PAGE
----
"Not classified as criminal by the court"! declares CFAF and arbitrarily tosses it from the list. And, once again, it doesn't matter. Bush deals with the circumstances of the defendant's Chapter 980 proceedings related to his status as a dangerous offender, proceedings in which Bush never would have found himself had he not committed and been convicted of a number of sexual assaults.

I repeat, because this is crucial, that CFAF and others are attacking Butler's record in dealing with criminal offenders generally. It wasn't until very recently that CFAF and Jessica McBride came up with the ruse of including only those cases bearing the -CR suffix. The ruse came about after CFAF, and immediately thereafter McBride, were challenged to defend the ridiculous and unsupportable claim that Justice Butler "sides with criminals 60% of the time." CFAF originally invented the figure out of thin air, and now they will do anything to try and justify it. But they can't. So they resort to these obvious and desperately cheap tactics.

Even more ridiculous is that both CFAF and McBride are resting this demand on a legal technicality when, simultaneously, they are proving themselves completely incapable of comprehending any of the true legal technicalities that present themselves in the cases. In fact, it's obvious to me that they haven't even read many, if not most, of these cases. And some people wonder why I think their project is a joke, and that McBride is a hack. That wonderment in and of itself is a bit of a joke.

What makes all of the foregoing even more pathetic is that Bush, which Butler himself wrote for a unanimous court, is representative of the most "anti-criminal" disposition that one could hope to find, which I have already discussed elsewhere.

Yet, the farce continues, to an unforgivably shameless degree. It's nothing short of outrageous.

47. State v. Smith 2003AP1698-CR

As if any additional evidence of CFAF's demonstrable — and, I claim, demonstrated — incompetence is required, here it is. Smith is a near-unanimous opinion, authored by Justice Roggensack, in which the defendant's two convictions were reinstated after the court of appeals had reversed the circuit court's initial judgment of conviction.

Justice Butler concurred in part and dissented in part. The upshot of Butler's dissent is that he would have ordered a new trial, after writing yet another of his thoughtful and incisive constitutional analyses. Of course the dispositional, legal effect of Butler's dissent was practically zilch, since he wrote alone. Nevertheless, Butler correctly and accurately counted Smith "against" himself.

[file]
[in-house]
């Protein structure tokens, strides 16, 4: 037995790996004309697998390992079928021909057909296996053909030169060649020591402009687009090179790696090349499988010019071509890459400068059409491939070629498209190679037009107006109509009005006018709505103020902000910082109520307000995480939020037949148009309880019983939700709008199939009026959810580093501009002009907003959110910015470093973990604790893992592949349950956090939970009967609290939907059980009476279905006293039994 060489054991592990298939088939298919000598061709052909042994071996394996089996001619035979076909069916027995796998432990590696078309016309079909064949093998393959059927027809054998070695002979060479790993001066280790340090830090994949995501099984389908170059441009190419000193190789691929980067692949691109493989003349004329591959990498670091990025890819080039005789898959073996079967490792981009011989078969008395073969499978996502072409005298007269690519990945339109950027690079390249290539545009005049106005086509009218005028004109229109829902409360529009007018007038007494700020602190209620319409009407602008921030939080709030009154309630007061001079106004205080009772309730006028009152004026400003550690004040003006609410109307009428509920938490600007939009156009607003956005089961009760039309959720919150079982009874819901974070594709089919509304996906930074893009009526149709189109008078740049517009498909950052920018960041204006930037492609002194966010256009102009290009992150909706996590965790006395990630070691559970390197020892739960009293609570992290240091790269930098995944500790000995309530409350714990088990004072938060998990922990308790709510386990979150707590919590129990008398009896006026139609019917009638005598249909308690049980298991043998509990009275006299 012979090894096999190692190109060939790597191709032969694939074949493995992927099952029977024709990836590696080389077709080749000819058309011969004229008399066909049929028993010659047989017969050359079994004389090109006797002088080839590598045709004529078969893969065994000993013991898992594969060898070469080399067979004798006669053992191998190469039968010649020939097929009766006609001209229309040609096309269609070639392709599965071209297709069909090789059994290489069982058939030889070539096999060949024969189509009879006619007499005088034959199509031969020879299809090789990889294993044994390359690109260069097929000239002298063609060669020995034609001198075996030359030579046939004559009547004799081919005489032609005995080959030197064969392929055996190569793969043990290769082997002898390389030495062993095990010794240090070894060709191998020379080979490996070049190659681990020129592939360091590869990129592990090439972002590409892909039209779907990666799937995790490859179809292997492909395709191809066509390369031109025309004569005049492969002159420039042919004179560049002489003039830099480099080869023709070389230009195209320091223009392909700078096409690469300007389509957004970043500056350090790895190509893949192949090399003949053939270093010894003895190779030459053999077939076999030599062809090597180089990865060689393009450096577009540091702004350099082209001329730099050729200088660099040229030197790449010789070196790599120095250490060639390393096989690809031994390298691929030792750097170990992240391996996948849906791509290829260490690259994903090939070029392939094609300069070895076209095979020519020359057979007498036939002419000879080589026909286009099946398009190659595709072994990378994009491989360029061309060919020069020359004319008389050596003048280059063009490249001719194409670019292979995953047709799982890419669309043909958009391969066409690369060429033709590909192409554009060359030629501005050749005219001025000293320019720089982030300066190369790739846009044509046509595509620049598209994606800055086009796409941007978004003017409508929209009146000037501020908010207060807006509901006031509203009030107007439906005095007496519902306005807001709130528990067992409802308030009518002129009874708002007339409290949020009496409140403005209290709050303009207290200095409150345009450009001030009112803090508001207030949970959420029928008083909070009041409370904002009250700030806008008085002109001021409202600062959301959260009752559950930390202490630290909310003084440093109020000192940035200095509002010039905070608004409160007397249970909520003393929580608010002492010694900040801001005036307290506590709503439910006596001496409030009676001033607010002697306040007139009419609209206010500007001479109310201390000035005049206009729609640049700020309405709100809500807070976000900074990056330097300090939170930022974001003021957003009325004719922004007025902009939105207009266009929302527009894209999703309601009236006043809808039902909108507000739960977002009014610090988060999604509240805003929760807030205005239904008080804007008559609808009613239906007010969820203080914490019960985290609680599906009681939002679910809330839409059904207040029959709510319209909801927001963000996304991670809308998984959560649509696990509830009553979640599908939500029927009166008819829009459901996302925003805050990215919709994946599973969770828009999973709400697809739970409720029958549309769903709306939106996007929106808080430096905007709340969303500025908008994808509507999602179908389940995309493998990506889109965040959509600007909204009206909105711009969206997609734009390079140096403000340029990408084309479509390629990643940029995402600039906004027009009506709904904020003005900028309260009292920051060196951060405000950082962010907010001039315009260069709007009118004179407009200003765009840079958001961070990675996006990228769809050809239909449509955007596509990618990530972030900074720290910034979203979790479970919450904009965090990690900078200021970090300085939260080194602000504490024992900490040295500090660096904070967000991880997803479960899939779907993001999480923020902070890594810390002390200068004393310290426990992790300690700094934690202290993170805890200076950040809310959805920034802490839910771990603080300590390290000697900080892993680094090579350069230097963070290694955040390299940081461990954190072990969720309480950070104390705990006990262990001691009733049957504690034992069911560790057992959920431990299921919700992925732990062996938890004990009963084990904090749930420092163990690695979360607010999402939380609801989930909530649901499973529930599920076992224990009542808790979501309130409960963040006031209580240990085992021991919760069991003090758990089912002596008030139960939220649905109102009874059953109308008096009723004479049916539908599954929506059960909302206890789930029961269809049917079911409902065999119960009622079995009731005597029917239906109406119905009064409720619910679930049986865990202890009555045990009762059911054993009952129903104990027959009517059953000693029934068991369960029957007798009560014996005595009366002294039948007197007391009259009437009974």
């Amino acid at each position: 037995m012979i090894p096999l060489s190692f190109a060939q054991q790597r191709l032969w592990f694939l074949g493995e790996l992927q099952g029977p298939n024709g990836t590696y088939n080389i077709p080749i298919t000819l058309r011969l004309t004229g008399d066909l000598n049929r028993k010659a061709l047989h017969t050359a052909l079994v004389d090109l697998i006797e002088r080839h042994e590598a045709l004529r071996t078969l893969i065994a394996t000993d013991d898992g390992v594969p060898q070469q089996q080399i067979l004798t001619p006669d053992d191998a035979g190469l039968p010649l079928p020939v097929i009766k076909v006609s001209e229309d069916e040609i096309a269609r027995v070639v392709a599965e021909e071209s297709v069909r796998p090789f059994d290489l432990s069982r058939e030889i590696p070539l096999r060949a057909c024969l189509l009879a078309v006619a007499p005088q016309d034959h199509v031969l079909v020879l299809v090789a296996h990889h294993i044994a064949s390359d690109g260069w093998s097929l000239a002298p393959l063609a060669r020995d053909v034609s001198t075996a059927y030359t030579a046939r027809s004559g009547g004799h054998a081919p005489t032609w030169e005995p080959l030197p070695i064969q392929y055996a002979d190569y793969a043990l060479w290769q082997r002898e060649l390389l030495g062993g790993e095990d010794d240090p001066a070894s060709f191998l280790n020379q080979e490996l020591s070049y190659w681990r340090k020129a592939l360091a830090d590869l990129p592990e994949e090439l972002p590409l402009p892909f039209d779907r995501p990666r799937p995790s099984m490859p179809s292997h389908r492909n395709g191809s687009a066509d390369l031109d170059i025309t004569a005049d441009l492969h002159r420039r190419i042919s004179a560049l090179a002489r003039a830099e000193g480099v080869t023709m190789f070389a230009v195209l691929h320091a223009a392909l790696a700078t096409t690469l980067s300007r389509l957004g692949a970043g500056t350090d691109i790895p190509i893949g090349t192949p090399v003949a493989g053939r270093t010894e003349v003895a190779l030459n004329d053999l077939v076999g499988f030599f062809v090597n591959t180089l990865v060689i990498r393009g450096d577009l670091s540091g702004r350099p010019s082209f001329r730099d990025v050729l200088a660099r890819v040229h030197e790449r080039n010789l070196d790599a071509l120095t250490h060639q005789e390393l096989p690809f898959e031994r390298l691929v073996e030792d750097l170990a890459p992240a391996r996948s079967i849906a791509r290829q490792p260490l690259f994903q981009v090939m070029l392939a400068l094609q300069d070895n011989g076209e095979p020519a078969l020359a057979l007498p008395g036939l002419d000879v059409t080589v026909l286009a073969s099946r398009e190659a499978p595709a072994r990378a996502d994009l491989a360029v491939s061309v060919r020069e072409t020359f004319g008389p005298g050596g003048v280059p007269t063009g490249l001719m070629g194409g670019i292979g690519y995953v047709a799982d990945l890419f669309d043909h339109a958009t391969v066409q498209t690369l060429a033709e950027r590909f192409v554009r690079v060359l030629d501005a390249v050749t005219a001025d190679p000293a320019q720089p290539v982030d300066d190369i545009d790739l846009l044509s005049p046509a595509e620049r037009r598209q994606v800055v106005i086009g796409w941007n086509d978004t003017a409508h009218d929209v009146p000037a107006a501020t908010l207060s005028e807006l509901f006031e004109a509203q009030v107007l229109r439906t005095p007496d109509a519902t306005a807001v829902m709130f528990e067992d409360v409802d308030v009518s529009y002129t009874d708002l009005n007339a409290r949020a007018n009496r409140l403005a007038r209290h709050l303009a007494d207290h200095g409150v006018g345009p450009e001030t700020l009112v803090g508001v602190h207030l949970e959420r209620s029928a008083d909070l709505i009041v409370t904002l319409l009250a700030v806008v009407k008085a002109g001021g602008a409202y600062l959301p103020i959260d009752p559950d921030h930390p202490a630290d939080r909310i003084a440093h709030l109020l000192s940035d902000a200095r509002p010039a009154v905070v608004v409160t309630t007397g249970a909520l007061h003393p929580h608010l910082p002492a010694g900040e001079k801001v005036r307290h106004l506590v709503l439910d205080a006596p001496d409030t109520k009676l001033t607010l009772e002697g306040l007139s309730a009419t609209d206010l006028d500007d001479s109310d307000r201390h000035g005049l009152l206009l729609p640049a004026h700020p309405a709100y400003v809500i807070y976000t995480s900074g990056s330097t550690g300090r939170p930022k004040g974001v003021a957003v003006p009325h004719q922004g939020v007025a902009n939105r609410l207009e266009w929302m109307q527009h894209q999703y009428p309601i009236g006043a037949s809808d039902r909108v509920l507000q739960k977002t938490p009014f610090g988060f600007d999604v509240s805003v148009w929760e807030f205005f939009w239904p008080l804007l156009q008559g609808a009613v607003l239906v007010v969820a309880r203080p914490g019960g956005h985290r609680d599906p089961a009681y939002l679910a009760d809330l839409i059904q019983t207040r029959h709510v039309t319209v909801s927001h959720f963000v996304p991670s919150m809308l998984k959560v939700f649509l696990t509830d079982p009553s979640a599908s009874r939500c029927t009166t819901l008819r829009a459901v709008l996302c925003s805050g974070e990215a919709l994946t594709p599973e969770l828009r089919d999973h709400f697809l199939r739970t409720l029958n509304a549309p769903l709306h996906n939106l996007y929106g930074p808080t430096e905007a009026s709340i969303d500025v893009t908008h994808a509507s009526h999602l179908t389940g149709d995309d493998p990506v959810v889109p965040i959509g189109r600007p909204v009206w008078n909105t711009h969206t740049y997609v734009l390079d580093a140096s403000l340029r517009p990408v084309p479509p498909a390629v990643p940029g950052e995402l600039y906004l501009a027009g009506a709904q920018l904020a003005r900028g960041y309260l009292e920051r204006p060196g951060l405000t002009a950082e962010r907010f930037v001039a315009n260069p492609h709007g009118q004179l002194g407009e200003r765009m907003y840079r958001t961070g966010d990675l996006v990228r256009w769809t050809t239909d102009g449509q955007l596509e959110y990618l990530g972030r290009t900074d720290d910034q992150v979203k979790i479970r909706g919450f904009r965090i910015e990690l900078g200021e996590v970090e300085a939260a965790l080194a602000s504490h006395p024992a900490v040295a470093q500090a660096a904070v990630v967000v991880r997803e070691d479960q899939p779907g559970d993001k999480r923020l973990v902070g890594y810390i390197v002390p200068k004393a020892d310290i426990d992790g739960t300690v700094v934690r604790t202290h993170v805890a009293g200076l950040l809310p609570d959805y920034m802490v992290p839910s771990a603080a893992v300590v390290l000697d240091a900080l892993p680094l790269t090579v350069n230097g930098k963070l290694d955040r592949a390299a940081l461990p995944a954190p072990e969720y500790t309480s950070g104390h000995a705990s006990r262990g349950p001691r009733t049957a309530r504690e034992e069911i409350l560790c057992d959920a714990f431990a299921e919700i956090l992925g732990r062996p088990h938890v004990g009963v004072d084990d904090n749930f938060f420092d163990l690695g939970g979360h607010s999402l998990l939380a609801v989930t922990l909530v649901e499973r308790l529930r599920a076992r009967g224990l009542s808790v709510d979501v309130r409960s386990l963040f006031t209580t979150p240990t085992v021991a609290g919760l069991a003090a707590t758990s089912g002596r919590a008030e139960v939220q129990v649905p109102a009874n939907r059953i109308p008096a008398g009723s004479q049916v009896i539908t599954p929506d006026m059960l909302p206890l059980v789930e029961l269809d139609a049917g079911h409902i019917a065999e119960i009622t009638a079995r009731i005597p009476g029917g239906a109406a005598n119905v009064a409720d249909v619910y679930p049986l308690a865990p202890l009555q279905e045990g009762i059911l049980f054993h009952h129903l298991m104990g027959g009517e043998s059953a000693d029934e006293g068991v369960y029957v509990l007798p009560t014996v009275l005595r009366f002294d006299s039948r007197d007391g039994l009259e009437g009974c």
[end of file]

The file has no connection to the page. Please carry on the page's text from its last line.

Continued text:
CFAF, hilariously, counts it in Butler's "favor." Earlier I had mentioned that CFAF never disputes Butler when he counts cases "against" himself. I was about to correct myself on that account, but it's so obvious that CFAF simply committed yet another incompetent blunder, and that its mistake clearly didn't result from any attempt at actually engaging the reasoning presented in the opinions themselves.

I know it gets tricky when the circuit court does something, the court of appeals reverses, and then the Supreme Court reverses that. It tends to get hard to follow, especially even for the brilliant legal minds at CFAF, apparently.

Obviously, and given CFAF's own record in all of this, it would have jumped all over the opportunity to "agree" with Justice Butler's case designation for Smith. I understand that there are two or three "Smiths" on the list of cases, but they also contain little numbers to help you differentiate between each "Smith" and the others. CFAF was only looking for the letters, however, the letters -CR, which is independently fatuous for a number of reasons described supra and infra and indeed everywhere-a and throughout-a.

Never fear, however, I say to the good "family values" people at CFAF. I caught your laughable blunder, and the convictions remain in the correct column, where Justice Butler had put them in the first place.

No need to thank me, CFAF, but you're very welcome nonetheless.

48. State v. Anson 2003AP1444-CR

The Supreme Court, in a unanimous opinion authored by "traditionalist" hero former Justice Jon P. Wilcox, upholds the court of appeals reversal of Anson's judgment of conviction for second-degree sexual assault of a child. Butler joins Wilcox's opinion in full. No Gableman television ads appear depicting Justice Wilcox as an enthusiastic supporter of child molesters.

CFAF, in yet another failed effort to regain even a shred of credibility, let along establish any credibility in the first place, does not dispute.

49. State v. Manuel 2003AP113-CR

Justice Butler, writing for a unanimous court affirming a decision of the court of appeals, upholds Manuel's six convictions, including one for first-degree homicide. CFAF, asleep at the switch again evidently, does not dispute.

50. State v. Stenklyft 2003AP1533-CR